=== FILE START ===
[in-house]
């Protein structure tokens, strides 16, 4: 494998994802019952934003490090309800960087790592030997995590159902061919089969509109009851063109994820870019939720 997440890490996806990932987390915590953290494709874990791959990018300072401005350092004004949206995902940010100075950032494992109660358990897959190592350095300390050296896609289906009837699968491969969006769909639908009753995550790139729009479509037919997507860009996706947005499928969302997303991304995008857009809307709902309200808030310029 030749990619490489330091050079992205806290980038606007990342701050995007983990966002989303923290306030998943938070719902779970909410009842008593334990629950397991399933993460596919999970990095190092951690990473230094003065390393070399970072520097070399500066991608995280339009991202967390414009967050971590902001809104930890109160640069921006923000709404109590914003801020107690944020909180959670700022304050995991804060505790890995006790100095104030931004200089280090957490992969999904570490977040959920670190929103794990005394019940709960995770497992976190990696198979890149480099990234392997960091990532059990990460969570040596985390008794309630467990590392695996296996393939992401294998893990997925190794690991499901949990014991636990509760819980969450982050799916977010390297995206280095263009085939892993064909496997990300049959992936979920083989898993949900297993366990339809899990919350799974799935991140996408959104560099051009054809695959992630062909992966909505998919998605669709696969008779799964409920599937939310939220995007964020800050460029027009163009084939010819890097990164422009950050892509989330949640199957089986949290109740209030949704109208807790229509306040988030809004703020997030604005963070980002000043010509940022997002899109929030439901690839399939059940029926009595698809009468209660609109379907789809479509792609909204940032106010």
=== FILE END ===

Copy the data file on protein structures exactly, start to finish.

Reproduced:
[in-house]
């Protein structure tokens, strides 16, 4: 494998994802019952934003490090309800960087790592030997995590159902061919089969509109009851063109994820870019939720 997440890490996806990932987390915590953290494709874990791959990018300072401005350092004004949206995902940010100075950032494992109660358990897959190592350095300390050296896609289906009837699968491969969006769909639908009753995550790139729009479509037919997507860009996706947005499928969302997303991304995008857009809307709902309200808030310029 030749990619490489330091050079992205806290980038606007990342701050995007983990966002989303923290306030998943938070719902779970909410009842008593334990629950397991399933993460596919999970990095190092951690990473230094003065390393070399970072520097070399500066991608995280339009991202967390414009967050971590902001809104930890109160640069921006923000709404109590914003801020107690944020909180959670700022304050995991804060505790890995006790100095104030931004200089280090957490992969999904570490977040959920670190929103794990005394019940709960995770497992976190990696198979890149480099990234392997960091990532059990990460969570040596985390008794309630467990590392695996296996393939992401294998893990997925190794690991499901949990014991636990509760819980969450982050799916977010390297995206280095263009085939892993064909496997990300049959992936979920083989898993949900297993366990339809899990919350799974799935991140996408959104560099051009054809695959992630062909992966909505998919998605669709696969008779799964409920599937939310939220995007964020800050460029027009163009084939010819890097990164422009950050892509989330949640199957089986949290109740209030949704109208807790229509306040988030809004703020997030604005963070980002000043010509940022997002899109929030439901690839399939059940029926009595698809009468209660609109379907789809479509792609909204940032106010």